1 July 2013 - The 2013 World Drug Report released last week highlighted that new psychoactive substances (NPS) - the so-called legal highs - have become a growing public health concern in recent years with significant increases globally in both supply and demand. Characterised by an extremely dynamic market, their increasing availability, especially over the internet, has radically changed the current nature of the drugs scene. The common misconception that NPS are safe because there are not legally controlled or banned in some countries have contributed to their popularity and use, often with disastrous effects including several reported fatalities.
Detection and identification of these emerging substances is the first step in assessing the potential health risks of new psychoactive substances. Unfortunately, the analytical know-how is not available to institutions in many Member States. UNODC is assisting in this regard by developing practical guidance to national authorities and drug analysts for the identification and analysis of NPS.
UNODC research has identified major groups of NPS available on the market: synthetic cannabinoids, which produce effects similar to the principal psychoactive component in cannabis (THC) and are commonly sold as "spice"; synthetic cathinones, including the stimulants mephedrone and MDPV and commonly sold as "bath salts"; phenethylamines, generally stimulant substances related to amphetamine and methamphetamines; and piperazines, substances frequently sold as "ecstasy".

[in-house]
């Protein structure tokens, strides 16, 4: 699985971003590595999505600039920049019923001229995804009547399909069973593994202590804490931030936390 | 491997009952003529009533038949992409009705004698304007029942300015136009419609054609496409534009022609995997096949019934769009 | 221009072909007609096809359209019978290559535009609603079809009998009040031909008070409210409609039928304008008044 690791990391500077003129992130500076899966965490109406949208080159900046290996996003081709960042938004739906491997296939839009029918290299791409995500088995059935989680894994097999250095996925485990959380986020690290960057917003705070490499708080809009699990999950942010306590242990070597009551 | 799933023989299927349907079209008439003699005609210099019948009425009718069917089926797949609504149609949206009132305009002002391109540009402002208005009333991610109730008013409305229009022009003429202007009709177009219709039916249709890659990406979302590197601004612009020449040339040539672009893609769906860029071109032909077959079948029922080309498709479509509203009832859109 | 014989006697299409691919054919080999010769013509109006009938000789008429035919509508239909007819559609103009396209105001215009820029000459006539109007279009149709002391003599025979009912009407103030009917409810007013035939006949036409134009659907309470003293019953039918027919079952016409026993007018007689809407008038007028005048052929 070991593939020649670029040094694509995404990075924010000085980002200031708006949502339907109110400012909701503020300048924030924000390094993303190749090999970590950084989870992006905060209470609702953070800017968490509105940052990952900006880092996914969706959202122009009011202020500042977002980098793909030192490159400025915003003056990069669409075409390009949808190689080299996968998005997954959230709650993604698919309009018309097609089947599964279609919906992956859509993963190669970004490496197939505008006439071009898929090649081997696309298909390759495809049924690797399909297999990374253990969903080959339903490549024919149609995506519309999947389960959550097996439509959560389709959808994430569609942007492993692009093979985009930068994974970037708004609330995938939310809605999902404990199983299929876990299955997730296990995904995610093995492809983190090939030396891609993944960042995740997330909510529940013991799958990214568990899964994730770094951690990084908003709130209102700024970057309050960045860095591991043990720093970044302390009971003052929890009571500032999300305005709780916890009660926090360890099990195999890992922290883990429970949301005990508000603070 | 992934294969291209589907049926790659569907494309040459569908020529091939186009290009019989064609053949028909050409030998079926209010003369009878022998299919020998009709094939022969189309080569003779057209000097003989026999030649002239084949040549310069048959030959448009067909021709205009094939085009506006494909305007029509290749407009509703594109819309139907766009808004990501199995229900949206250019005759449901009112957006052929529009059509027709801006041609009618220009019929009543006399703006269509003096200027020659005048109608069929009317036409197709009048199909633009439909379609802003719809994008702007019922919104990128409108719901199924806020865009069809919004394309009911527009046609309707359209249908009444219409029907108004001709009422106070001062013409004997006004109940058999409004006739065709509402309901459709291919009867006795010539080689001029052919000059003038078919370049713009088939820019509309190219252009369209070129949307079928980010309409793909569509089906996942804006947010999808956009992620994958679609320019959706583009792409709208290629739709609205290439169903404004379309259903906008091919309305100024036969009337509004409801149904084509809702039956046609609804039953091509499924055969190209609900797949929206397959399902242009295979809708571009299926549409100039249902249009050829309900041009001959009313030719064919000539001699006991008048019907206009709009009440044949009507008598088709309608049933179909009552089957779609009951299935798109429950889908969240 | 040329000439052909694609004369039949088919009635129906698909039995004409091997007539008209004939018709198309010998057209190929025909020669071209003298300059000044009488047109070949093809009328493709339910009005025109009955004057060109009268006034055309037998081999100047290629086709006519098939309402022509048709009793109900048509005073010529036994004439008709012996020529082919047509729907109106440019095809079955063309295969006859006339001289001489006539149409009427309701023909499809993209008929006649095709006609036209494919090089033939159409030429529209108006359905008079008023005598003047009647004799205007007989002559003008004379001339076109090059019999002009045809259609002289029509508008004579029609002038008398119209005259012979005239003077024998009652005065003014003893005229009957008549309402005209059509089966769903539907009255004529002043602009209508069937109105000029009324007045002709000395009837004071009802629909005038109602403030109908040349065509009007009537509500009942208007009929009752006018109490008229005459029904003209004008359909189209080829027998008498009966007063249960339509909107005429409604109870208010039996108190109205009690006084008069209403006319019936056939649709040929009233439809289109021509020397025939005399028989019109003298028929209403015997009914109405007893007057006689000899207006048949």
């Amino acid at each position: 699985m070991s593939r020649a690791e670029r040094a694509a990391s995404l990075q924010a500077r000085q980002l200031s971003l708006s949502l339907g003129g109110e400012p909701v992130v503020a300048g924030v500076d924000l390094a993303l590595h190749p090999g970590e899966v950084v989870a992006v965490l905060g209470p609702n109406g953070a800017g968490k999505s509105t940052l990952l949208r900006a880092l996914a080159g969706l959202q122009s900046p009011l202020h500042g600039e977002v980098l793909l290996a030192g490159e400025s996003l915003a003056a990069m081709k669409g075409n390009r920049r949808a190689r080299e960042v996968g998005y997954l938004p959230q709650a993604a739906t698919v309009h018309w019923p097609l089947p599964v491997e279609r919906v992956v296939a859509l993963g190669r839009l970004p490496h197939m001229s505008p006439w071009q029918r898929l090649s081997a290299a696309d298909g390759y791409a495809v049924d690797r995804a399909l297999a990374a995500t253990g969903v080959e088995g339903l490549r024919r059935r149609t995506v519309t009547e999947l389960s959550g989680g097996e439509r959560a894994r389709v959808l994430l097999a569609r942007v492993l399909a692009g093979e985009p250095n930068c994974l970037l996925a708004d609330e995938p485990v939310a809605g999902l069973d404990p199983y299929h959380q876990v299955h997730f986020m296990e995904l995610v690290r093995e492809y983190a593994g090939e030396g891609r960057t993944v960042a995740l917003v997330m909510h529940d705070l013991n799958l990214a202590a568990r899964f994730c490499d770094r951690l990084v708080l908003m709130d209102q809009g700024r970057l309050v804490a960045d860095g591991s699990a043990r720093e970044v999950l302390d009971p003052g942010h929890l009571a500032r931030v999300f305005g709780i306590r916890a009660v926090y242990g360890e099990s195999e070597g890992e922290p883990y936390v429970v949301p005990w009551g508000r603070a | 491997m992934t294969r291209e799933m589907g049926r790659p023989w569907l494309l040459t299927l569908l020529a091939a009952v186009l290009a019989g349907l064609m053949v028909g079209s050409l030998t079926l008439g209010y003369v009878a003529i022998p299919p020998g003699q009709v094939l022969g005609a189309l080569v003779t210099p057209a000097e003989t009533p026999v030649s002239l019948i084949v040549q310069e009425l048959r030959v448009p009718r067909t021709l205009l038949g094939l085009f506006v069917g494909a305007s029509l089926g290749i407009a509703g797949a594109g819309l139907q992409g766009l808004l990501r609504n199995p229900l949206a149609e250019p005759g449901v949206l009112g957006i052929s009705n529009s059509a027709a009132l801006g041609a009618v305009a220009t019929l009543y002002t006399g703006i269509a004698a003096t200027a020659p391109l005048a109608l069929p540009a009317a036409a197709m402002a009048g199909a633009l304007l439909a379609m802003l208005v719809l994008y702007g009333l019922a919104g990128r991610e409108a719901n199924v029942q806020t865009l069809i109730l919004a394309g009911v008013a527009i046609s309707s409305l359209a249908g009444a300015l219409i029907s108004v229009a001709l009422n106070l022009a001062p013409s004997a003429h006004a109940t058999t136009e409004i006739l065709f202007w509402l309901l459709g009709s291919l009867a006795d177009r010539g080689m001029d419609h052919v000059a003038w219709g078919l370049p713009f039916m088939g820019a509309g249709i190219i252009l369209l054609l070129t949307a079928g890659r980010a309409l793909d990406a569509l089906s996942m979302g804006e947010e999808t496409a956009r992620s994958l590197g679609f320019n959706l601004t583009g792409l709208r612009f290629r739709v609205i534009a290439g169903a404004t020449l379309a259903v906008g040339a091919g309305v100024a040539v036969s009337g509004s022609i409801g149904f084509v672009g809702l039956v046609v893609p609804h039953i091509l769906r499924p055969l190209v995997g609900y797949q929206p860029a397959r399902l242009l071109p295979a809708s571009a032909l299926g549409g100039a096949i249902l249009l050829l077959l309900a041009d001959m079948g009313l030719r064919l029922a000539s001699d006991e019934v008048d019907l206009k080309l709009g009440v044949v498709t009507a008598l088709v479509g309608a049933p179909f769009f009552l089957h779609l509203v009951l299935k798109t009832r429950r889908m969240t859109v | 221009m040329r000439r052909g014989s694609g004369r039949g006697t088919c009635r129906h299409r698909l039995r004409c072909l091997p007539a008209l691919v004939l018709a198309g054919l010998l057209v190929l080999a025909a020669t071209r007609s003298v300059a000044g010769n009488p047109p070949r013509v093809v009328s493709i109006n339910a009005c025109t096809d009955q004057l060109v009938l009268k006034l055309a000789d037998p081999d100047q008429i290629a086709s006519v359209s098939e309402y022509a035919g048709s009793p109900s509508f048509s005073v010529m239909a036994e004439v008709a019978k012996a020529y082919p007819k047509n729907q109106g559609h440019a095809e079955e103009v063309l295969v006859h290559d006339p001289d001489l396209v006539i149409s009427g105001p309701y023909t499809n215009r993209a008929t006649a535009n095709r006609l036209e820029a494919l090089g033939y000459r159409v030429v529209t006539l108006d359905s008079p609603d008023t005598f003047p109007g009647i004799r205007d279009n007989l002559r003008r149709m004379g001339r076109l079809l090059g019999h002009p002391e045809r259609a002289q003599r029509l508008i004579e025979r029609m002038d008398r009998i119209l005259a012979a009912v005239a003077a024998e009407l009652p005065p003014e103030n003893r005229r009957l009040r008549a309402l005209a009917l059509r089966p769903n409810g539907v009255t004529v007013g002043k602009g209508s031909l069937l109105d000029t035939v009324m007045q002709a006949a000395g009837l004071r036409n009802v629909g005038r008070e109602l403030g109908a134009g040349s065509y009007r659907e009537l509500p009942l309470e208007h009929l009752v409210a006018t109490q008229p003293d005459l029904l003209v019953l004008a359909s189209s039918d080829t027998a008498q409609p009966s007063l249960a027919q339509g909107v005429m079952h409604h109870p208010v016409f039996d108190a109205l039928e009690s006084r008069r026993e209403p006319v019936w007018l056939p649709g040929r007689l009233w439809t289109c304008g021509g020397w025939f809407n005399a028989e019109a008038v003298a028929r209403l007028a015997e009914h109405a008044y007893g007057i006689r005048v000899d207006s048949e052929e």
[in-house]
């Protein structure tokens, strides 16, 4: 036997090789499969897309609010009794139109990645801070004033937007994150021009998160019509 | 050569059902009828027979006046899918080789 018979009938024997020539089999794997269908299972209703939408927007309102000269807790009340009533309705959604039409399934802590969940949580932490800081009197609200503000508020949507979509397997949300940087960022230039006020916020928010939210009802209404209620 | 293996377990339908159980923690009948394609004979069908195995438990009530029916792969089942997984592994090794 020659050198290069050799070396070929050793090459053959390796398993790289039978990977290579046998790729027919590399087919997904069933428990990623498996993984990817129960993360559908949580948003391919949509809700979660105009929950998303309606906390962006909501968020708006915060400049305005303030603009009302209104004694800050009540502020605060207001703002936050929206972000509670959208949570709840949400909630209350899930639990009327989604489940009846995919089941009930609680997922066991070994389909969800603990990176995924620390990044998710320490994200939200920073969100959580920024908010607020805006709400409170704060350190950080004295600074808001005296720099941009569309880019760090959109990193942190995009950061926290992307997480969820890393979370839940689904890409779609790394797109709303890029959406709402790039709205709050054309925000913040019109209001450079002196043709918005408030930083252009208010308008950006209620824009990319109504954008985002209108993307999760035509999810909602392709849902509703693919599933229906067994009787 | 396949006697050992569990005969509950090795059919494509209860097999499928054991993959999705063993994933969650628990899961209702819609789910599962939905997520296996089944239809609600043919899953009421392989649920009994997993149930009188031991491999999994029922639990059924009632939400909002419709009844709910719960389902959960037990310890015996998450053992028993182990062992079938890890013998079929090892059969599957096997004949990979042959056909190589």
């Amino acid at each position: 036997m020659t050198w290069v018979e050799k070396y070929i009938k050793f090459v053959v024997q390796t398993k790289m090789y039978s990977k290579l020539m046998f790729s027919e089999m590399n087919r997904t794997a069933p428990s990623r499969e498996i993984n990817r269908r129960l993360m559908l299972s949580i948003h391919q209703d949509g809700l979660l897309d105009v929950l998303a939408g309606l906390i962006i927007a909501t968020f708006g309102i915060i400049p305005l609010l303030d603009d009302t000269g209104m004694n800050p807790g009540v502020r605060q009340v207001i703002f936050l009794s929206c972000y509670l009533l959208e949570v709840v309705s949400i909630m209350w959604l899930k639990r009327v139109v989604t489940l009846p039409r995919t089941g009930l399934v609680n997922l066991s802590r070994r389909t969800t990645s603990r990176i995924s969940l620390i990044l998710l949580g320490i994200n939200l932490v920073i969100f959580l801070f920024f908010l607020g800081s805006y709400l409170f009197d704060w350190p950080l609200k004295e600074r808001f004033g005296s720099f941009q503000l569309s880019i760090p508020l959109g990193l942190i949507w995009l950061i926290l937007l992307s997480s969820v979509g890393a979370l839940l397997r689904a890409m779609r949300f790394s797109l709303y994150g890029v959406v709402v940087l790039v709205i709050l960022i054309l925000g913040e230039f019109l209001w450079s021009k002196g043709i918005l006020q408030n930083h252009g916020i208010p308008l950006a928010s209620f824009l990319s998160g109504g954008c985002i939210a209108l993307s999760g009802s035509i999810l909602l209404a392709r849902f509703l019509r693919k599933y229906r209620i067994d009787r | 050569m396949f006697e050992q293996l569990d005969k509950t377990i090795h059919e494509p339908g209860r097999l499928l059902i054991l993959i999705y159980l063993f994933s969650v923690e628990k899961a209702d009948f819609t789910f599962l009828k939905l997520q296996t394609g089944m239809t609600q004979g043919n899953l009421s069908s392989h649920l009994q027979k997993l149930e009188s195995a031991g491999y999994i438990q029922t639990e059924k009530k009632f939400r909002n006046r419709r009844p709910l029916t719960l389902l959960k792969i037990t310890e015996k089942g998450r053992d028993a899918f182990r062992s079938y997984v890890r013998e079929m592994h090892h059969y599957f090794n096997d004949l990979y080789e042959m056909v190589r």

The synthetic cannabinoid category has been the most diverse and predominant since 2009 with over 60 new psychoactive substances, and presents a major challenge with regard to detection and identification. They are often mixed with herbal products and sold under street names such as Spice, Kronic, Spice Gold, Spice Silver, Spice Diamond, K2, Bliss, Black Mamba, Bombay Blue, Yucatan Fire, Skunk, Moon Rocks, and Mr. Smiley.
The UNODC guidelines on Recommended methods for the Identification and Analysis of Synthetic Cannabinoid Receptor Agonists in Seized Materials released this week, allows laboratories at different levels of technological development to effectively identify a wide range of synthetic cannabinoids. This follows on the publication of Recommended methods for the identification and analysis of Piperazines in Seized Materials in March 2013.